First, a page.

I find it fascinating that Lewis would begin a book of apologetics, not with a list of ways in which God shows up in the real world to teach us what He considers right and wrong, but with a clever and manipulative argument designed to inflame our irrational fears and our personal sense of social inadequacy. Such a sly and tendentious approach would hardly be needed if Lewis’s God simply behaved as though He believed what Lewis was saying about Him.

8 Responses to “Lewis’s “Law of Nature” argument”

  1. gaysolomon Says:

    Hi Professor,

    I just wanted to say that I think this is one of the most well thought out blogs that I have encountered. It is a pleasure to read these articles.

    C.S. Lewis’ false, but convenient, dichotomies have long been a personal irritant. For example:

    “This man (Jesus) was, and is, the Son of God: or else a madman or something worse.”

    I would love to see some of these old chestnuts deconstructed.

    In any case, well done and keep up the great work!

  2. The Professor Says:

    Thanks. Check out the Unapologetic Encyclopedia (in the links at the top)–I’ve already done the “Liar, Lord or Lunatic” argument.

  3. Judgemental Anomaly Says:

    Dear Professor,

    Your first move is to attempt to dismantle Lewis’ argument by asserting a utilitarian view of the world. I’m not sure I understand why. Obviously if one looks at Lewis’ arguments from the utilitarian perspective, they’re going to appear ridiculous. But it seems to me you’d have to go much deeper into the conflict of world-views here to make any headway. In other words, you seem to be aiming for his sword rather than a vital organ.

    I understand why you disagree with Lewis – you’ve expressed that quite well. What I don’t understand is why I should accept your theory of right and wrong over his. It seems obvious to you that right and wrong refers to “the ‘good’ of the group,” if I may paraphrase, but you haven’t told me why I should believe it.

    Sincerely,

    Some Student

  4. Ergo Says:

    If morality or ethics is nothing more than social conventions (the relativistic approach), then you would have to say that no one can enforce one group’s moral conventions upon the morality of another group.
    For example, what is ethically permissible according to the ethical standards of the groups of people living in the United States should have no bearing on the ethically permissible activities of the tribal groups of Nigeria (for example, stoning female adulteresses to death, female circumcision, etc.)
    In which case, the world was (and is) wrong in condemning the practices of the huge social group that developed in Germany at the beginning of the twentieth century, whom we call Nazis, because they were practicing ethically permissible activities according to their own social conventions, wherein to be a Jew or a homosexual was considered to be a disadvantage in the eyes of fellow germans who would consider them “bad guys.” To be considered “good guys” at that time in Germany meant you had to be an Aryan, German, Nazi.

    Well then, in that case, why bother making moral arguments at all. Since every cultural or social group will organically develop their own system of morality–and morals have no mind-independent basis in reality–then the whole endeavor of moral persuasion, ethical teachings, moral lessons, and moral civilization is meaningless.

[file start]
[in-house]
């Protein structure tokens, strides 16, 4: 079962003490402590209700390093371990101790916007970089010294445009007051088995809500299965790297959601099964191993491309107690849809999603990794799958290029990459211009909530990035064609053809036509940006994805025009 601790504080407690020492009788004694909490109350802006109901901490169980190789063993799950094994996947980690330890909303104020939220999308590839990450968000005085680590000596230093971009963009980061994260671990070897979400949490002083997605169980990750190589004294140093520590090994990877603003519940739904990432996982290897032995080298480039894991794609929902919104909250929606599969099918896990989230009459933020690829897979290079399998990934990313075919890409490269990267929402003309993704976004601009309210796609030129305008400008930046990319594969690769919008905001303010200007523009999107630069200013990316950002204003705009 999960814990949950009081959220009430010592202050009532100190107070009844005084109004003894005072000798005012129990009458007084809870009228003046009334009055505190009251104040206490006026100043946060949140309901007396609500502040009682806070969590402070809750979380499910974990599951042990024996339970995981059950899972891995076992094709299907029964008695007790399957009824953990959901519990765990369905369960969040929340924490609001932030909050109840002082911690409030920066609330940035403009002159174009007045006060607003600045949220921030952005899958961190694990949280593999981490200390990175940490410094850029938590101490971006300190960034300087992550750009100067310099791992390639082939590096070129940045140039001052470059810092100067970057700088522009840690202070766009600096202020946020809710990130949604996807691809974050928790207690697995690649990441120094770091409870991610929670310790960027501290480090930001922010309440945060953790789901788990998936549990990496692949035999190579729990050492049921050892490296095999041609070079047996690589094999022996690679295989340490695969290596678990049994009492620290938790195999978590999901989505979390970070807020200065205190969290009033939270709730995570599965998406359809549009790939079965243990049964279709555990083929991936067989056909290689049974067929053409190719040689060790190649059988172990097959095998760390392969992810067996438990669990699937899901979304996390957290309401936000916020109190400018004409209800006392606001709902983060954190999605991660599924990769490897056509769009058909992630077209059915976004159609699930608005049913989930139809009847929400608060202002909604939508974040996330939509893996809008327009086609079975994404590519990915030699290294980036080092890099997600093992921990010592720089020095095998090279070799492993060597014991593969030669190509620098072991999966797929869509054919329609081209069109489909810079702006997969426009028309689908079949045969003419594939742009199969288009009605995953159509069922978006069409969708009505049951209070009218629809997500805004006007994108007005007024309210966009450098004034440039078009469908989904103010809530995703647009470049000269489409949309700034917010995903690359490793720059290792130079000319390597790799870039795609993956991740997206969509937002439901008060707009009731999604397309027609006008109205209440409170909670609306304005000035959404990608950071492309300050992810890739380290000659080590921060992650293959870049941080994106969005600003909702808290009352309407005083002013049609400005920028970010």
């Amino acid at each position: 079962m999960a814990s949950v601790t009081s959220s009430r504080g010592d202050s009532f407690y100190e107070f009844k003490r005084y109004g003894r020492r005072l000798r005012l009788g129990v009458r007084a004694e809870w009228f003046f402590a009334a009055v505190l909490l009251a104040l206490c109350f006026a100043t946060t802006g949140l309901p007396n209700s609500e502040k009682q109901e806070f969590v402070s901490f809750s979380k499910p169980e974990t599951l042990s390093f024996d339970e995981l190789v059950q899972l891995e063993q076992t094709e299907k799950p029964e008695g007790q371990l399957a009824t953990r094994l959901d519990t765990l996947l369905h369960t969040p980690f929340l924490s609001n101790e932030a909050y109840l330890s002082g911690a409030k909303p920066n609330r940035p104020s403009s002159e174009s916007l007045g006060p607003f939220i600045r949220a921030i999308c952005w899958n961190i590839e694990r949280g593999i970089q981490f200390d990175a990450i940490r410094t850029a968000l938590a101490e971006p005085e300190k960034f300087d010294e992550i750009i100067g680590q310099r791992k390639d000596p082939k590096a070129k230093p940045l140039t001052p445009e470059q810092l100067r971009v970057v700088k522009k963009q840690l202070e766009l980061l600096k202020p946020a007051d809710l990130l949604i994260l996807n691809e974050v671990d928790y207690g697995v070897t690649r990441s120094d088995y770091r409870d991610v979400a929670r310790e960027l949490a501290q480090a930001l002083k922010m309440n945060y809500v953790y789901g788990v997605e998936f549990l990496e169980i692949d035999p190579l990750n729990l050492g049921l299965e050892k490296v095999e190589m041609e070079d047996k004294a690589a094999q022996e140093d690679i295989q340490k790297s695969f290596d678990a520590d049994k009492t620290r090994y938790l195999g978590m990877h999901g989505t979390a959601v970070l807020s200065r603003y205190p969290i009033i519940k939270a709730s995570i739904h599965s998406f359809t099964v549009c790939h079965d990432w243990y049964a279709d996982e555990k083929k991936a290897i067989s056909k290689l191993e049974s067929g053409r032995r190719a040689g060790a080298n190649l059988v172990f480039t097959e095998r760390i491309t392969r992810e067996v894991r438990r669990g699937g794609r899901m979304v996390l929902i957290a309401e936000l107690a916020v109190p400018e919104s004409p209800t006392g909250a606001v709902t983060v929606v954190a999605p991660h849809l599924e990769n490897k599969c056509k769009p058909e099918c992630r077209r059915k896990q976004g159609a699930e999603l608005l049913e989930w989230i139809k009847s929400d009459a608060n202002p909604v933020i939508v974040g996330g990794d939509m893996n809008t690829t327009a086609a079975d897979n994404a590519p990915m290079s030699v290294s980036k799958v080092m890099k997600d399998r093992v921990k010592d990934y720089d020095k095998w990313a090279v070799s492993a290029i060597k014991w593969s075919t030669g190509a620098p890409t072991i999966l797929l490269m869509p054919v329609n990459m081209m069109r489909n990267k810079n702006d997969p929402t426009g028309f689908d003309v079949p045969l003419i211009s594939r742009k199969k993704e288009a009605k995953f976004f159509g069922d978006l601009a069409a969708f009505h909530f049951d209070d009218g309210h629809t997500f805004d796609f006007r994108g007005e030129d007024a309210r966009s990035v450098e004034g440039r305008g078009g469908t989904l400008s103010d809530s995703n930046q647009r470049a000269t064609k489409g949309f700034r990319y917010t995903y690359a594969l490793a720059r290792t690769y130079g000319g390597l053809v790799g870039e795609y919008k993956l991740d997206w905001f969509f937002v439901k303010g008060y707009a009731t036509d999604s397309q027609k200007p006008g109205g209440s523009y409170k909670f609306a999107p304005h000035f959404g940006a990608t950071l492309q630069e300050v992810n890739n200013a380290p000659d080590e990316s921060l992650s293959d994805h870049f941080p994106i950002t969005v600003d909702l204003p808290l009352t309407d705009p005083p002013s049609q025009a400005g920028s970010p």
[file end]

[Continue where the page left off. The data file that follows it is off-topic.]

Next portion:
I think you’ve written a very poorly reasoned essay. Moral relativism, i.e., moral arising out of social conventions and “best practices”, is an indefensible position.

  5. In Defense of the “Law of Nature.” « Uncommon Sense Says:

    [...] with the “real world.” One of his more provocative (and well-written) pieces takes on C.S. Lewis’s argument from the first chapters of Mere Christianity about morality and “the law of Nature.” He [...]

  6. popefelix Says:

    @Ergo:

    If you assume that The Professor’s argument is correct, then you can ethically justify opposing the Nazis’ actions by considering all the people living on this planet as a single group, and the Nazis as a subgroup thereof. The Nazis were acting in opposition to what was considered by the Allies as a worldwide moral convention. Thus the Allies, by their lights, were justified in opposing the Nazis, even though the Nazis, by their own lights, were justified in attempting to exterminate the Jews.

    Regardless of the validity of the Professor’s argument, however, I think you and I can agree that people do not always act in an ethically justifiable manner.

  7. Brianna Says:

    Lewis actually covers all the points that you’re disproving.

    I no longer have the book but I remember specifically wondering the exact thing you continue to discuss. Lewis addresses the socially diverse “rights and wrongs.”

    The point he was trying to make just before this (as I remember) is not the fact that we all have programmed in us specifically every “wrong or bad” thing and every “right or good” thing, but just the fact that there is something in our minds that hold us accountable for what we believe to be “right or wrong” “good or bad.”

    Someone might start to say “Killing people is wrong.” But where did this concept of wrong come from? Why was there ever a difference between right or wrong. If you fill a bowl of eggs, at which point where things start to go right or wrong within the bowl.

    And with out this idea of right or wrong, life is hardly anything. Imagine if nothing was bad? There would be no good either. Just like you cannot have light without first having darkness. Or up without first having down.

    Am I making any sense. All of this fits together in my mind, but do you understand what I’m trying to get across?